One wonders if this gentleman understands the irony in his words: “Tim Doufar has been a member of Safe Harbour since 1993, yet sees the church’s dissolution as a step forward for gay people… “Now (gays) are accepted in my home church, the Anglican church.” Doufar said it’s only a matter of time before all churches accept gay people.”

It’s never going to happen. Eventually, even the most would-be tolerant Christians are going to notice that once a church starts throwing out the clear teachings of the Bible, it leaps into the death spiral that killed Safe Harbour and is now in the process of relegating the Anglican church to the dustbin of history.

Call it what you want

It still isn’t marriage:

New York made history last night by becoming the sixth and largest state to legalize gay marriage. The state Senate passed the bill by a 33-29 margin and Gov. Cuomo quickly signed it five minutes before midnight.

To paraphrase F.A. von Hayek, the adjective modifies the noun. The mere fact that homogamy is described as “gay marriage” is sufficient proof that it is not actually marriage. And the ironic thing is that as has been seen in other states and nations, virtually no gay men are going to pretend to get married anyway, since monogamy is generally considered about as desirable as ebola to the male portion of the same sex community. I look forward to seeing feminists go ballistic when the next step begins and everyone who claimed that homogamy would not inevitably lead to polygamy begins to pretend that they never said anything of the sort.

Homogamy is an interesting test of the level to which an individual worships the State. My question to those who assert that a marriage is valid simply because the state said so is this: if the state in which you are resident passed a law declaring that the sum of two and two was five, would you still believe that the answer to 2+2 was 4 or would you insist that it was, in fact, 5?

The historical fact is that homogamy is not new, it is not progress, and it is not a human right. If Barack Obama were to come out of the closet and marry Reggie Love tomorrow, this would permit the United States to finally catch up with that epitome of modern social progress, the Roman Empire of Nero and Elagabalus.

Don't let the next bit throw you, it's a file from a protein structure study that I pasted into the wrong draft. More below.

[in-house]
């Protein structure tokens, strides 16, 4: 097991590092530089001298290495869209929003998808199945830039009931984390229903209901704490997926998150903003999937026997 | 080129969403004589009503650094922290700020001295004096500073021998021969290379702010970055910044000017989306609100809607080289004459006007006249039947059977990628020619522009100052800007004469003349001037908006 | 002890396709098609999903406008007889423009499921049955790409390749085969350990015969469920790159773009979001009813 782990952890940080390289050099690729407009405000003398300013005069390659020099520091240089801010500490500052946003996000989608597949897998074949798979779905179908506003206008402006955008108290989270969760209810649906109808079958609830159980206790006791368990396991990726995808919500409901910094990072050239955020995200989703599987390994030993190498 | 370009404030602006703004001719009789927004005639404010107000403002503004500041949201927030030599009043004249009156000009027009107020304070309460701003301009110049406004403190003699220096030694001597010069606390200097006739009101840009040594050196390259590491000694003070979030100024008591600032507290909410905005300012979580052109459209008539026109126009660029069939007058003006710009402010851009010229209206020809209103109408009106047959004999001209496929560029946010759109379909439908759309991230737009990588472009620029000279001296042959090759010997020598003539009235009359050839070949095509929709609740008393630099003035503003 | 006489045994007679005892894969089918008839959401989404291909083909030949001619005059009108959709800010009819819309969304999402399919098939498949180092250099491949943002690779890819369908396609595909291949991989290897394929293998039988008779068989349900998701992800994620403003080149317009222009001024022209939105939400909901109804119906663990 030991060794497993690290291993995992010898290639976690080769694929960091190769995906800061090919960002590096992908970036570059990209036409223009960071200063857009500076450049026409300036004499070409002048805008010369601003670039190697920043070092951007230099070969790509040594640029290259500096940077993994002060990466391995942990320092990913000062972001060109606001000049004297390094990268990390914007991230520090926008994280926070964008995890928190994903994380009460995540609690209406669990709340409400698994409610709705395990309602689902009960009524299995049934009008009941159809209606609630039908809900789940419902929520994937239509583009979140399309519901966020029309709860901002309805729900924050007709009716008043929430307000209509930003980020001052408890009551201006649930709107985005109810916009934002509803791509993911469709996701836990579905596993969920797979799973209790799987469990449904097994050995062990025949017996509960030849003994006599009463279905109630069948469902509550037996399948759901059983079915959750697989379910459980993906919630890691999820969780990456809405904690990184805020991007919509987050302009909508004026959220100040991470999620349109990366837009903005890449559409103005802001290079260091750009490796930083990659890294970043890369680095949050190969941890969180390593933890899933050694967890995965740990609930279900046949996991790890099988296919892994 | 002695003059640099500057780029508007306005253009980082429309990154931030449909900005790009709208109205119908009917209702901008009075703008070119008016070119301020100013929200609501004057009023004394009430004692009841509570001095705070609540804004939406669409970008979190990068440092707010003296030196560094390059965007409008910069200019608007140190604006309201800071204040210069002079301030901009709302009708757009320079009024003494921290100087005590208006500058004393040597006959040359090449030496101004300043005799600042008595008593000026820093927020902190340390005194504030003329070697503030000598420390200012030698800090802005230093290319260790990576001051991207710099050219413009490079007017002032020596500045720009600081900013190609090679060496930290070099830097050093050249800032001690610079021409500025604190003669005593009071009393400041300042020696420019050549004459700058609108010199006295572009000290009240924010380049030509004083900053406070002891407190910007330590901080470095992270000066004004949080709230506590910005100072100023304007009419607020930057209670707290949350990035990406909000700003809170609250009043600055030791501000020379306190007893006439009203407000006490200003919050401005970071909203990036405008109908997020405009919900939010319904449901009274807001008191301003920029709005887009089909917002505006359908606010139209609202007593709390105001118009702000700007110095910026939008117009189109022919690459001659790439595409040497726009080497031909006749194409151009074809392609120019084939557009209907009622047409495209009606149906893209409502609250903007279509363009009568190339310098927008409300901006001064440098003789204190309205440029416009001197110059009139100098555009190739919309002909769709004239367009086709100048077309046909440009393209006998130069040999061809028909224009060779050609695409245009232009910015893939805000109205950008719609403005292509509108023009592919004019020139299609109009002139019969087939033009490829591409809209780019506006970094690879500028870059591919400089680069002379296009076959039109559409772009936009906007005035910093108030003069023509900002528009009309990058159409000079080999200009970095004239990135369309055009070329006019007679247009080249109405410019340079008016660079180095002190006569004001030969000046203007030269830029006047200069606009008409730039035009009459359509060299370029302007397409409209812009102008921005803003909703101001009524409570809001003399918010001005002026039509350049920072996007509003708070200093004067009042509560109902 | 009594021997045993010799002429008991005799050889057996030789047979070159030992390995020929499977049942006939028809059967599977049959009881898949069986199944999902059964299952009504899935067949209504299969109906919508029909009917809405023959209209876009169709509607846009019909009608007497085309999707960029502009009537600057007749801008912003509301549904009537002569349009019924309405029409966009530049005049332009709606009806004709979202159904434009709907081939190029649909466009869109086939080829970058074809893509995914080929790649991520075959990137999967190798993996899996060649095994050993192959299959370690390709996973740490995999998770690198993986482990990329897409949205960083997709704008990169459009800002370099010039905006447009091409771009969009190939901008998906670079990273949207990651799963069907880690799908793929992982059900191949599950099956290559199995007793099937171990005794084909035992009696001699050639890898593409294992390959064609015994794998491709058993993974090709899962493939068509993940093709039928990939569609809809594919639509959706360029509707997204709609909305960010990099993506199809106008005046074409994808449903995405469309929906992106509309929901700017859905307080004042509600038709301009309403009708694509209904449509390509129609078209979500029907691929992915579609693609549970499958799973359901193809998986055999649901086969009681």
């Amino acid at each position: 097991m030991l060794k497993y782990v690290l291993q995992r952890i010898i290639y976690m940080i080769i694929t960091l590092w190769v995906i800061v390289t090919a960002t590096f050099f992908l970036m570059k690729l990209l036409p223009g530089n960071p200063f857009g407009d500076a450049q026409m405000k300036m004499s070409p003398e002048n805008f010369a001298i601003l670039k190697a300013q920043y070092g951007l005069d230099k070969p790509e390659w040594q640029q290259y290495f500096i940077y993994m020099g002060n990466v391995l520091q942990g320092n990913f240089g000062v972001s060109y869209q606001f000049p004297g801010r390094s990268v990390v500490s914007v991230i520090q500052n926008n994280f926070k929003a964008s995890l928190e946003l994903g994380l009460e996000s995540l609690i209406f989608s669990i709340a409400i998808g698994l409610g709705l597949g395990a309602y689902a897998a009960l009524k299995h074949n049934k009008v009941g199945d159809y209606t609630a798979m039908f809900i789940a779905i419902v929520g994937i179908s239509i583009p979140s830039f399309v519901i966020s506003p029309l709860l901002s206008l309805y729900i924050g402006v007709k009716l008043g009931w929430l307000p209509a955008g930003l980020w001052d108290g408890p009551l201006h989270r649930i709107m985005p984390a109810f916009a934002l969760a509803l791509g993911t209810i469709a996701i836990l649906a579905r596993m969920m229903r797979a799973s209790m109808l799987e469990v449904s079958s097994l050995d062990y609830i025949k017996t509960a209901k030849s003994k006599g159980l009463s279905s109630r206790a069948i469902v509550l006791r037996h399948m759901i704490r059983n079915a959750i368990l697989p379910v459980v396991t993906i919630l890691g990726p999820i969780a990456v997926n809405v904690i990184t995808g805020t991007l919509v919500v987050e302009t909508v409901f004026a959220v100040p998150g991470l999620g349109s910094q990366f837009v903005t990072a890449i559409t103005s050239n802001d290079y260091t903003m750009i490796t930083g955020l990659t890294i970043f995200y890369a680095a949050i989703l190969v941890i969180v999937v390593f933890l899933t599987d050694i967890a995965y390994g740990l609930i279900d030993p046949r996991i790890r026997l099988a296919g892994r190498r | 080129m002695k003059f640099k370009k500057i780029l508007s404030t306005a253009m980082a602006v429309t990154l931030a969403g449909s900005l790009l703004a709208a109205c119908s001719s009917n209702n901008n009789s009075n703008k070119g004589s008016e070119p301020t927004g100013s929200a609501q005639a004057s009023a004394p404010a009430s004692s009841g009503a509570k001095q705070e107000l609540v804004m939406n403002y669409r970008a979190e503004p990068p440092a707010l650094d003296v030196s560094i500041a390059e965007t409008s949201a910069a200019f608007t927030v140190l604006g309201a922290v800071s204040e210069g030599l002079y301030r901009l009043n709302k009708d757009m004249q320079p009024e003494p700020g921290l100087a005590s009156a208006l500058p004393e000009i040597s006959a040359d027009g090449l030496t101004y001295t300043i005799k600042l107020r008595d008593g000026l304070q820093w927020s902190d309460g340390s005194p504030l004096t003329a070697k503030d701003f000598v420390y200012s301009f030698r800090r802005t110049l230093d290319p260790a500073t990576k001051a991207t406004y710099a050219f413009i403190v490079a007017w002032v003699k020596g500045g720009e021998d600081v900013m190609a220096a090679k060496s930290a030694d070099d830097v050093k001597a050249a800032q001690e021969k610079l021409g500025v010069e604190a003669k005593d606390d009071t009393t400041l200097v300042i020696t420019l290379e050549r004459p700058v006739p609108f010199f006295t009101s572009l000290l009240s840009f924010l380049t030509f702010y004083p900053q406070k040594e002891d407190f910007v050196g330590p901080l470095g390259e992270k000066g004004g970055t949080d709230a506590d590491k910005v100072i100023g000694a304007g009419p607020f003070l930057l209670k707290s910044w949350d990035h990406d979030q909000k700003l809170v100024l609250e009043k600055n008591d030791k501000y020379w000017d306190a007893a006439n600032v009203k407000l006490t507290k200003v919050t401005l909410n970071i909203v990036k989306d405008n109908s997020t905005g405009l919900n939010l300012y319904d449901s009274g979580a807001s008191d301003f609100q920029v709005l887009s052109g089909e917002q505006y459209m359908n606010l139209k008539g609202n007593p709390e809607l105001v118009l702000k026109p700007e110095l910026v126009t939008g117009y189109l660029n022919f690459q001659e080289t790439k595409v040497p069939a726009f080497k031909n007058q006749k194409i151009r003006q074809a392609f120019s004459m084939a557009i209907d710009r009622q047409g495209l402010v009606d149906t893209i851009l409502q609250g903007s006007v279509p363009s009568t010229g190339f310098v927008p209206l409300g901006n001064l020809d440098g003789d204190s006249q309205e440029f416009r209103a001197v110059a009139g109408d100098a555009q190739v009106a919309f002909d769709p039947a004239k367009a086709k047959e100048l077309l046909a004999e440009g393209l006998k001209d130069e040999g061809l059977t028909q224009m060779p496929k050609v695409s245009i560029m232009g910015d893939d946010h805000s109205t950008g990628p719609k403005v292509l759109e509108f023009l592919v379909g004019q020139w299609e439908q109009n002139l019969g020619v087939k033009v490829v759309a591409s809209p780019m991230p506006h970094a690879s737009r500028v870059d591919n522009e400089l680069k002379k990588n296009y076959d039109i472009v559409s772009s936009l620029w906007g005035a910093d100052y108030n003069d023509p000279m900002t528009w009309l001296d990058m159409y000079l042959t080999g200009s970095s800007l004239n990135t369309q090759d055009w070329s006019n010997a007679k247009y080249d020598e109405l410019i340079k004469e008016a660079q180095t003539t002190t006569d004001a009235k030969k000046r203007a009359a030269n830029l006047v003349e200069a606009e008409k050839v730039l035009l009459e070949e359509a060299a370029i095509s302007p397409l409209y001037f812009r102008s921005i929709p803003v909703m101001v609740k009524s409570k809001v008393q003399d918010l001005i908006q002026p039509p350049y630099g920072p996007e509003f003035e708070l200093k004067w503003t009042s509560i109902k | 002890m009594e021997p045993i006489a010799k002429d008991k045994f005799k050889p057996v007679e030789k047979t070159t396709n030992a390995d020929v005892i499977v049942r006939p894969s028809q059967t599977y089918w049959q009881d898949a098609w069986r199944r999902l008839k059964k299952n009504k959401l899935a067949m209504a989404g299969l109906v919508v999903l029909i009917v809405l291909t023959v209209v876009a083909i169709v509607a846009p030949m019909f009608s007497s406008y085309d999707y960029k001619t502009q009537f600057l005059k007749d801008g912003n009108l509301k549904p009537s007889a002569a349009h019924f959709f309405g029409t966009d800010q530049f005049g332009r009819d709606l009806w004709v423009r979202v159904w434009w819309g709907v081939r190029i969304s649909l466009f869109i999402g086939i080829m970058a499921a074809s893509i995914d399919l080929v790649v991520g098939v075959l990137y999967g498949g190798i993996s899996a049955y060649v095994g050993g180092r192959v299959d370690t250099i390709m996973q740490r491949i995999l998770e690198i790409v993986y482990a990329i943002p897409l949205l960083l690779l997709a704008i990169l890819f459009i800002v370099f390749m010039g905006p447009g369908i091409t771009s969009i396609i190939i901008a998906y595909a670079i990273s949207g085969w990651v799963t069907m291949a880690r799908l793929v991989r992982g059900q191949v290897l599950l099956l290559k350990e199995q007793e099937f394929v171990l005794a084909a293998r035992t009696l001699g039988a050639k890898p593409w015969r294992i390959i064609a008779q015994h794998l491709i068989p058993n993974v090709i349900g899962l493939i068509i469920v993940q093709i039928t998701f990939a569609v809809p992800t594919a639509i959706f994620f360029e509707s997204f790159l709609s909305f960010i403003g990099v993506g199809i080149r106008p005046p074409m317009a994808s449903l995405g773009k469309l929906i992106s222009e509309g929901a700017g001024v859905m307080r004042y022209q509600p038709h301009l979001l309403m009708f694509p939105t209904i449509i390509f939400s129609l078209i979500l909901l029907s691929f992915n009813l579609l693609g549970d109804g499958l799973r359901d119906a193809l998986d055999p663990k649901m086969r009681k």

I have a request for you all, particularly Nate. I’ve been working again on my next inflation video and in doing so ave assembled a surprising collection of competing inflation definitions from the monetarist economists. So, given this imprecision, I would like to know precisely what your definitions of inflation are. I’d like two things for each definition, the description and the statistical metric.

For example, you might describe inflation as an increase in the money supply and define the statistical metric as being M1. Or M2. Or M2 less Eurodollars, whatever. The reason for this request is that I intend to address the common monetarist conceptions of inflation as well as the more technical ones; there isn’t much point in disproving the significance of velocity when no one of a nominally monetarist position is taking it into account in the first place.

The Conscious Women’s Manifesto

Now that the text is done, where is the video?

I appreciate the great gift men gave to women – civilization. I apologize for refusing to acknowledge just how nasty, brutish and short my life would be without this gift. I apologize for not acknowledging that men created civilization because women are incapable of doing so because of our limited capability for and general aversion to abstraction. I promise to remember that without men, civilization would grind to a halt in short order. I promise to remember that men build houses and women live in them.

I’m not sure which I find more amusing, the Manifesto for Conscious Women or the fact that the Huffington Post was afraid to publish it: “We submitted this to the Huffington Post in December 2010, but they felt it was too “edgy” and “not a fit” for their audience.” Either way, it is as humorous as it is historically true, although it could never hope to reach the inadvertent heights provided by the GammaConscious Men video.